Date: 14 Feb 1945
Place: Exmouth Street, Southampton
Mary Helen Hoyles was found dead in a Exmouth Street, a cul de sac off New Road near her lodgings in Southampton.
There were marks of injury around her face and neck and bruises on her legs and a superficial wound on her right knee. Her stocking had been torn and it as thought that she had been manually strangled.
She was last seen shortly after she left work at the American Red Cross Club in Southampton at 10.40pm on the Monday night, 12 February 1940. She had worked at the American Red Cross Club as a kitchen worker and when she left at 10.40pm she signed her timesheet.
She was seen shortly after by a policeman who knew her walking along with an American soldier.
It was also thought that she had been seen in the Above Bar at about 11pm with an American soldier, although the witness said that they were not certain that Mary Hoyles had been with the soldier as the soldier had been walking a little behind her. The witness said that the soldier had appeared the worse for drink. However, the witness did say that he saw the soldier say something to Mary Hoyles who replied to the soldier over her shoulder.
Mary Hoyles had lodged at 40 New Road, Southampton. It was noted that she would have had to walk passed Exmouth Street to have got home. Her route from the American Red Cross Club home would have taken her past Above Bar and then into New Road.
She had been about 5ft 4in tall with a medium build and medium brown hair. At the time of her murder she had been wearing an imitation animal skin coat with a small Red Cross badge pinned to it. She had had a greenish scarf on, a dark blue woollen frock, stockings and low-heeled shoes with green uppers and yellow piping.
It was also reported that Mary Hoyles had been seen in the Robert Burns public house with a soldier on the previous Thursday. She was known to go there on her days off, and the police said that they were looking for an American soldier who was about 35 years old, 5ft 8in tall with fair hair, staring and penetrating blue eyes and who was of average build.
Close to where she was found the police found a US Army cap that had been altered by the wearer to smarten its appearance and in which a number of hairs were found. The hairs were carefully preserved for later examination by experts.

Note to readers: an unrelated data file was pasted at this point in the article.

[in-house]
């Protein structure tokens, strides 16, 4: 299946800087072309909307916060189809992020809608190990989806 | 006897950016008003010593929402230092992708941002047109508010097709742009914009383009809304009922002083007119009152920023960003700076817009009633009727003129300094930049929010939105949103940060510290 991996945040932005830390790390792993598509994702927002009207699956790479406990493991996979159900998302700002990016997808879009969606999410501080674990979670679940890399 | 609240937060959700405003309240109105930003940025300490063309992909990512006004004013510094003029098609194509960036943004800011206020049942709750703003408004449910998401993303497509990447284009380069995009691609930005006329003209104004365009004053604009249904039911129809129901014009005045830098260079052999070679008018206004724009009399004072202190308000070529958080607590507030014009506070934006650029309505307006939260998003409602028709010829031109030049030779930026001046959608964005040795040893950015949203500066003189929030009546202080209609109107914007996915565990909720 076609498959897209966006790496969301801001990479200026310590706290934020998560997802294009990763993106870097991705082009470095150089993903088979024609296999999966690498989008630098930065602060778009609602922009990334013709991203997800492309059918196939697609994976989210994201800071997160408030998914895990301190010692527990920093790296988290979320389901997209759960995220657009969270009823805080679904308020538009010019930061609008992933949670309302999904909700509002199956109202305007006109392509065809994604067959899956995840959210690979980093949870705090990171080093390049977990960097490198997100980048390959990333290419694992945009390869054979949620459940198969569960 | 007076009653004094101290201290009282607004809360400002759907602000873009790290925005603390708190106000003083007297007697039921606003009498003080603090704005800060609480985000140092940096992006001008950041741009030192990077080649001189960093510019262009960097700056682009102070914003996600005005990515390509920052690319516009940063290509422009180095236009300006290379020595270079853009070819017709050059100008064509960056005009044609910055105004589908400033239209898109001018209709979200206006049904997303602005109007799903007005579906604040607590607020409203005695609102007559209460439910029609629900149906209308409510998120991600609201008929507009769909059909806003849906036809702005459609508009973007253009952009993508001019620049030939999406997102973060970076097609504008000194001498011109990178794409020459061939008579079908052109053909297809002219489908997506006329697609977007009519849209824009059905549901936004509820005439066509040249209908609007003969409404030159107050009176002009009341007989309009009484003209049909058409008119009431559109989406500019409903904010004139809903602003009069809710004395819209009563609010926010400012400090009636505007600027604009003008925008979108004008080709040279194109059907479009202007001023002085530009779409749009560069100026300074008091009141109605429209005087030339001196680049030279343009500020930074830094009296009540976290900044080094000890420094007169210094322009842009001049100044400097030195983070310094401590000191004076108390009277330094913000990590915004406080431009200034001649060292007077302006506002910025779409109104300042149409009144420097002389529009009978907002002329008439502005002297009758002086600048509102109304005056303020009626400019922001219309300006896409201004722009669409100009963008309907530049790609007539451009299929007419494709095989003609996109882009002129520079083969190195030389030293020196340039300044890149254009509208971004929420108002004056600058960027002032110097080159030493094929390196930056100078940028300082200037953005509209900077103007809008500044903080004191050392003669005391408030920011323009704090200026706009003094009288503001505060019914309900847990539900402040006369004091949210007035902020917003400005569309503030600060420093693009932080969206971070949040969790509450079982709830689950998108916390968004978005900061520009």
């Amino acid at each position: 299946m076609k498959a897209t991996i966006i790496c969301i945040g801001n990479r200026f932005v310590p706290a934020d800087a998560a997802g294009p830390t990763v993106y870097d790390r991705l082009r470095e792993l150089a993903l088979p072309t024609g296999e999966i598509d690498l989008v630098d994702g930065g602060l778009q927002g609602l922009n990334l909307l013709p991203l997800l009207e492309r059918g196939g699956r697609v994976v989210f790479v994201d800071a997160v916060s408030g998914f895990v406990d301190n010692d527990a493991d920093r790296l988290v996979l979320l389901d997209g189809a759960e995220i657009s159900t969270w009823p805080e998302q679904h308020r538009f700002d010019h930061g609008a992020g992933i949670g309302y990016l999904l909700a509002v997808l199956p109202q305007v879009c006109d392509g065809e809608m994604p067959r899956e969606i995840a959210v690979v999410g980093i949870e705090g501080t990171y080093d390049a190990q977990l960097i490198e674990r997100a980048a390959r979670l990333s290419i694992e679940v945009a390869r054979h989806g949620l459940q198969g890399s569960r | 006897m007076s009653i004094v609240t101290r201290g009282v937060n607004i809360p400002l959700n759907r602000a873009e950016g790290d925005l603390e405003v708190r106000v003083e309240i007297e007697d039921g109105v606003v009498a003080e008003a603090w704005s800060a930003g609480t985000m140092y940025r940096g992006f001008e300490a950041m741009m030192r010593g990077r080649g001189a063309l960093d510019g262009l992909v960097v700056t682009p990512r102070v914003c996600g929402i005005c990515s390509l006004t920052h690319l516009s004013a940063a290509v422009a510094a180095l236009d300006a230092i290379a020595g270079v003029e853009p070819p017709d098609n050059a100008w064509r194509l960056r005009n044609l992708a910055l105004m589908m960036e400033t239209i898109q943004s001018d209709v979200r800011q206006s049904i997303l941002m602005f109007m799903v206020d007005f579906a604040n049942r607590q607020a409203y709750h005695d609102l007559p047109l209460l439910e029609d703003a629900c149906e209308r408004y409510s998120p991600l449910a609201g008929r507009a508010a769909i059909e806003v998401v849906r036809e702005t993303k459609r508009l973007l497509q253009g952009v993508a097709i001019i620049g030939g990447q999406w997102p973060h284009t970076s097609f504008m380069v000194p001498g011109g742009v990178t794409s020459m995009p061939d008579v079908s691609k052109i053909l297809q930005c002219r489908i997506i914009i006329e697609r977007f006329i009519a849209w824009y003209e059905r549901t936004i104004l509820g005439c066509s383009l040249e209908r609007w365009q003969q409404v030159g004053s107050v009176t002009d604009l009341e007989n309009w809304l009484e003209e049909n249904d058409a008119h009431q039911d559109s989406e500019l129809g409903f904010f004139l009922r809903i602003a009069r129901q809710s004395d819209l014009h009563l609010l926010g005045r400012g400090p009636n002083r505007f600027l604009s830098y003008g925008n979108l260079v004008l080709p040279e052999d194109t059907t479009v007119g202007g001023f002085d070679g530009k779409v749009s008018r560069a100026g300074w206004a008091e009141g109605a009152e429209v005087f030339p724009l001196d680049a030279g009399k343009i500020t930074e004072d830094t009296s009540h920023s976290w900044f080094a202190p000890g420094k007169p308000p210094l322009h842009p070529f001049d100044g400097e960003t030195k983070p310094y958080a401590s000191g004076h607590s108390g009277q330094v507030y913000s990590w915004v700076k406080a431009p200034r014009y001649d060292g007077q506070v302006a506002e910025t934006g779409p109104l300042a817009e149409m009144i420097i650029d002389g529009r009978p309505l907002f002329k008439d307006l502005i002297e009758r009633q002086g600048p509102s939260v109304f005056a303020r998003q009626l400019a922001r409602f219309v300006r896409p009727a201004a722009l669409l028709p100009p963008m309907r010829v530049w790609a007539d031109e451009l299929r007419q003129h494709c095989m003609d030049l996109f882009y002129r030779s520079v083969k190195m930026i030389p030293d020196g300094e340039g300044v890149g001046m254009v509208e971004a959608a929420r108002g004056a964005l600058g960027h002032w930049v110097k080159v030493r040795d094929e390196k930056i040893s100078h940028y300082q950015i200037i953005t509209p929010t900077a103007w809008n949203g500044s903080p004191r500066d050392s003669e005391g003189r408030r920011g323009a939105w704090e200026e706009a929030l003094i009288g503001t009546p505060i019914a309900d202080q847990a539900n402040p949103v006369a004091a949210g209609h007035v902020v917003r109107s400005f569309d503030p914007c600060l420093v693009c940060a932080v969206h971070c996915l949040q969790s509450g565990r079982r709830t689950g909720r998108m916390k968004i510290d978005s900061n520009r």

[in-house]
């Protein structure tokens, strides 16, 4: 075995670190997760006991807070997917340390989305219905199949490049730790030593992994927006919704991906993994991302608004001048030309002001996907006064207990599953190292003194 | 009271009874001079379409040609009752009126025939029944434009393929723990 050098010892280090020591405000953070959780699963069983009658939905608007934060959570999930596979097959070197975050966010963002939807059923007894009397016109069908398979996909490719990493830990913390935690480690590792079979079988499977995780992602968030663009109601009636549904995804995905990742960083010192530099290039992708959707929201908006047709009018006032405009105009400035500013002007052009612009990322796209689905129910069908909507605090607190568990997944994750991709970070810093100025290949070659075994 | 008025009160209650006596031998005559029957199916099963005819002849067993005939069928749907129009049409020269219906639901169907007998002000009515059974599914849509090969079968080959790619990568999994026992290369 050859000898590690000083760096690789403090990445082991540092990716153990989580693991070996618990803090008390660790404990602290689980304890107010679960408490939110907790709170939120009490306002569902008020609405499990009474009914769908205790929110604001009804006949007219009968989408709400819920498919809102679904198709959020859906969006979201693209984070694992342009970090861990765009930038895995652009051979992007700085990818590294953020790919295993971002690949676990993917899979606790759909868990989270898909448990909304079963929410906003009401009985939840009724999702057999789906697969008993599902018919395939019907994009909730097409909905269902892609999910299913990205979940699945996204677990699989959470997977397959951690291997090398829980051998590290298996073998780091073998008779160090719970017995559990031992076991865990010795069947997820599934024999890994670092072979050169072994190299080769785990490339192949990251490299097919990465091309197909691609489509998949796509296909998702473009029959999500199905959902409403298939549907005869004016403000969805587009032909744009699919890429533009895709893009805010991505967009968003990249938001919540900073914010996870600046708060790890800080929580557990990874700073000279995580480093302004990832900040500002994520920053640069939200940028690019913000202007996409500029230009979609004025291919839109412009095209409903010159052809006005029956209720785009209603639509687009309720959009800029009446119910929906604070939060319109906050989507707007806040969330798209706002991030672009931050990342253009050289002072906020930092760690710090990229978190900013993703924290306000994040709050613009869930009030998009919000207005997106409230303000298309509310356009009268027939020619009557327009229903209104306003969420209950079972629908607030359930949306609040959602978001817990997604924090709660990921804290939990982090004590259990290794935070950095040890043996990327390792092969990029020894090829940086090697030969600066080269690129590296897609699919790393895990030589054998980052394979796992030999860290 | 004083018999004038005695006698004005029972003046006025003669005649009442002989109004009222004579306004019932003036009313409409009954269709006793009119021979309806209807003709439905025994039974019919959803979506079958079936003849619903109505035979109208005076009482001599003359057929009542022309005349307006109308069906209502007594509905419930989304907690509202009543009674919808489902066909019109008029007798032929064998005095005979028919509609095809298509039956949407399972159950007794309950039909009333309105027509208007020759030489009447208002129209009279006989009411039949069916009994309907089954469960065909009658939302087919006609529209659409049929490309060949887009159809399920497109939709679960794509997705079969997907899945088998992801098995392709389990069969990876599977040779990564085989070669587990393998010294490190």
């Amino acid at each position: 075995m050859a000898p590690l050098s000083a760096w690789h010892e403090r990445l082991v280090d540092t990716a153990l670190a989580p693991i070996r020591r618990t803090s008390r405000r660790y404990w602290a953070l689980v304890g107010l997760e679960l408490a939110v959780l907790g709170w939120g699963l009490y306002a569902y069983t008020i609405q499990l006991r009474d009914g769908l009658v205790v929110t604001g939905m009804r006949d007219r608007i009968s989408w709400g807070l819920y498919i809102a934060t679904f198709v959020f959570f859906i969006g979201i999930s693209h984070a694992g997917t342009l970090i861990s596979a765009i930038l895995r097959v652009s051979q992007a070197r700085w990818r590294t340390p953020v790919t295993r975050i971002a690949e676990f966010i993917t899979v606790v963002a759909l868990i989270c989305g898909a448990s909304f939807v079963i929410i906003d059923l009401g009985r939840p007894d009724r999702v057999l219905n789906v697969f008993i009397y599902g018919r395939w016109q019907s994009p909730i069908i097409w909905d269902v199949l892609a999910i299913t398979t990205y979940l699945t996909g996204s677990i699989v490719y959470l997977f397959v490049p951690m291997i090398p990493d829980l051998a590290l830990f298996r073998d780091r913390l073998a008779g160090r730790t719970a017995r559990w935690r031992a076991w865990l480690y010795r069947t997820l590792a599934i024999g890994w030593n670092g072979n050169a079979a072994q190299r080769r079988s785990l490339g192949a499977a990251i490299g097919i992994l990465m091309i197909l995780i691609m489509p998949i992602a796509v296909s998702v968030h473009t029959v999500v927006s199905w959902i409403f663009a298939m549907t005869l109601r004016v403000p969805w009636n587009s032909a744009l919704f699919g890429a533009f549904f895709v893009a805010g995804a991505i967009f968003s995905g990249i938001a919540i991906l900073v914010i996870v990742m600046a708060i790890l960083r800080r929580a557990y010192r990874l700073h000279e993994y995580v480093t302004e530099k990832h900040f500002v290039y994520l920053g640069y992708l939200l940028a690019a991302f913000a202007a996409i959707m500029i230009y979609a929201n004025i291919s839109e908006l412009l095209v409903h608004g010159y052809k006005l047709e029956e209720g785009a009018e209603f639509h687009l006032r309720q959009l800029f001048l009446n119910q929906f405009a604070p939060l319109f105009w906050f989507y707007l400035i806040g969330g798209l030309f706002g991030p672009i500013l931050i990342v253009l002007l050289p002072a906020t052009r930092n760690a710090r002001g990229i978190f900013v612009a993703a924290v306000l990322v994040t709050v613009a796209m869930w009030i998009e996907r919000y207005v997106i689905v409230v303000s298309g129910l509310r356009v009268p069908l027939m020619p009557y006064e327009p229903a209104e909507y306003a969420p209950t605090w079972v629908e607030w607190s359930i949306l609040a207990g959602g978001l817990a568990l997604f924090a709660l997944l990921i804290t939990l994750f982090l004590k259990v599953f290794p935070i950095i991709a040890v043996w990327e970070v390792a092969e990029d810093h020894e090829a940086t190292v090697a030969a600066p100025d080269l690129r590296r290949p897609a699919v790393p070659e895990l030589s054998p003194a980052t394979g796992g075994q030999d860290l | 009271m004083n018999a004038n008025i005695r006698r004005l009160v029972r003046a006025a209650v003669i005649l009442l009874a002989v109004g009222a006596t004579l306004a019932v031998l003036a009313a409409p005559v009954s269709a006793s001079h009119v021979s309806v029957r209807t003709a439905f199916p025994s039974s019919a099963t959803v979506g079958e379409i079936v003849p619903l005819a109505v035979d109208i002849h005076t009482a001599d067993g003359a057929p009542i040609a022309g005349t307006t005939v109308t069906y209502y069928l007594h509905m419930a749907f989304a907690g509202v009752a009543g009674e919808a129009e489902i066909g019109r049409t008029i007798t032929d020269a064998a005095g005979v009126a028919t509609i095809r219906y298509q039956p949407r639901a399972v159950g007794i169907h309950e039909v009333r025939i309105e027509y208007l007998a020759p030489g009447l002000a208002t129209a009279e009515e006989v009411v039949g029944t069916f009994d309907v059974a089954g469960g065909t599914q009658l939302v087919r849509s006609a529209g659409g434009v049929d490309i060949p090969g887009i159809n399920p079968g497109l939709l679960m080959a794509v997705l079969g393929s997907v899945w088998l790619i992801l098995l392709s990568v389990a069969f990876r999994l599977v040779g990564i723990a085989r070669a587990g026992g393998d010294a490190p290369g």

After Mary Hoyles was found murdered, the police brought in some bloodhounds from a Hampshire dog breeder. The hounds were brought to the scene of the crime and given the scent from the cap which they had in an envelope. The cap was taken from the envelope and held to their muzzles and the dogs were then given the order, 'Find him!'. The dogs were also taken to a number of parade grounds in the search for the scent.
On 20 February 1945, an American naval seaman said that he had been in Southampton on the night of 12 February 1945, a Monday, with a girl and that as they had passed the entrance to Exmouth Street he had heard a muffled voice saying 'Don't kill me, please, please', but said that he didn't report it as he thought that it was a couple skylarking. He said that he had gone to sea the next day and that it wasn't until he got back that he heard about the murder.
The seaman and the girl that he had been with noted that they didn't see the couple in Exmouth Street, but did say that they had seen an American Soldier standing outside the Bay Tree Inn which was on the corner of Exmouth Street, leaning with his back to the pub wall. As a result, it was said that the police then considered the possibility that there had been two people involved, one man keeping a watch out whilst the other was with Mary Hoyles.
Amongst Mary Hoyles possessions the police found a number of notes which were branded the 'lovely you' notes. They were identified after another woman who had notes written in a similar handwriting came forward with a letter that she had been given but which was signed. After his name was discovered, the police made an appeal in the press for the soldier by name and a major search was made to find him. However, on 26 February 1945 an American Army private who was at the time serving in a military hospital in the South Midlands came forward as the writer. He said that he came forward as soon as he read in the newspaper that the police were wishing to interview him. The police went up to see him and then later ruled him out of the investigation, stating that they were satisfied that he had nothing to do with the murder and had been no-where near Southampton on the night of the murder. He said that he had not seen Mary Hoyles for several months. The notes had been handed to Mary Hoyles by the barmaid as, although she and other women worked in the kitchen at the back of the club, they could be seen from the main rooms and soldiers would often give notes to the barmaid who would pass them on.
At the conclusion of her inquest on 15 August 1945 a verdict of murder by some person or persons unknown was returned.
The investigation into her murder took six months and had involved 40 police forces in the country. During their search, the police had also taken their investigations to the continent.
Mary Hoyles had run a poultry farm, but the business failed after which she opened a small general shop in New Road, but it was destroyed in the Blitz in late 1940. She then took a number of jobs before starting at the American Club in May 1944.
see Manchester Evening News - Thursday 22 February 1945
see Western Morning News - Saturday 17 February 1945
see Sunday Mirror - Sunday 18 February 1945
see Evening Despatch - Thursday 22 February 1945
see Birmingham Mail - Monday 19 February 1945
see Manchester Evening News - Thursday 22 February 1945
see Western Morning News - Tuesday 20 February 1945
see Gloucestershire Echo - Thursday 16 August 1945
see Gloucester Citizen - Thursday 16 August 1945
see Southampton at War 1939-45 by John J Eddleston